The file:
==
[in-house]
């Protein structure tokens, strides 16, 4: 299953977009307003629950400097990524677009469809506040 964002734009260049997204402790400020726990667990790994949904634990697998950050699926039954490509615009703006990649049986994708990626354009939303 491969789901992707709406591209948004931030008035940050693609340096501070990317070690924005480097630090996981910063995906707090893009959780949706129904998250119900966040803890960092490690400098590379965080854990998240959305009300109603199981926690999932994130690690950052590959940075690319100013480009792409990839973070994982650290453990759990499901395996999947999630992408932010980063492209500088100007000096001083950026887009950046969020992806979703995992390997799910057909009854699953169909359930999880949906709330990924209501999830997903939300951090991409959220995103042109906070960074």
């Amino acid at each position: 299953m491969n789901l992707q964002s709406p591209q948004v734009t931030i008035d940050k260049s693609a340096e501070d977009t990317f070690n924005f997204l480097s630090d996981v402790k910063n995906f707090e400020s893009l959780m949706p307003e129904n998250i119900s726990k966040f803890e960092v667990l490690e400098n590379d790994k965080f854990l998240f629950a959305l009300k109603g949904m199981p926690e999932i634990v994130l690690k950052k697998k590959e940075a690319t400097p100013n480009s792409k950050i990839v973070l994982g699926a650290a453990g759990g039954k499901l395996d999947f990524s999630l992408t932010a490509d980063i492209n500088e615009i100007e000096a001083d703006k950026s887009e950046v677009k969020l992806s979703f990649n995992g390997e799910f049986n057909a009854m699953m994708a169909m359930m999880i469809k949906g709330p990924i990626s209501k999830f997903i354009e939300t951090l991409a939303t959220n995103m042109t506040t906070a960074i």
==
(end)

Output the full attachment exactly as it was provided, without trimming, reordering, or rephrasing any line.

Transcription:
[in-house]
């Protein structure tokens, strides 16, 4: 299953977009307003629950400097990524677009469809506040 964002734009260049997204402790400020726990667990790994949904634990697998950050699926039954490509615009703006990649049986994708990626354009939303 491969789901992707709406591209948004931030008035940050693609340096501070990317070690924005480097630090996981910063995906707090893009959780949706129904998250119900966040803890960092490690400098590379965080854990998240959305009300109603199981926690999932994130690690950052590959940075690319100013480009792409990839973070994982650290453990759990499901395996999947999630992408932010980063492209500088100007000096001083950026887009950046969020992806979703995992390997799910057909009854699953169909359930999880949906709330990924209501999830997903939300951090991409959220995103042109906070960074």
């Amino acid at each position: 299953m491969n789901l992707q964002s709406p591209q948004v734009t931030i008035d940050k260049s693609a340096e501070d977009t990317f070690n924005f997204l480097s630090d996981v402790k910063n995906f707090e400020s893009l959780m949706p307003e129904n998250i119900s726990k966040f803890e960092v667990l490690e400098n590379d790994k965080f854990l998240f629950a959305l009300k109603g949904m199981p926690e999932i634990v994130l690690k950052k697998k590959e940075a690319t400097p100013n480009s792409k950050i990839v973070l994982g699926a650290a453990g759990g039954k499901l395996d999947f990524s999630l992408t932010a490509d980063i492209n500088e615009i100007e000096a001083d703006k950026s887009e950046v677009k969020l992806s979703f990649n995992g390997e799910f049986n057909a009854m699953m994708a169909m359930m999880i469809k949906g709330p990924i990626s209501k999830f997903i354009e939300t951090l991409a939303t959220n995103m042109t506040t906070a960074i």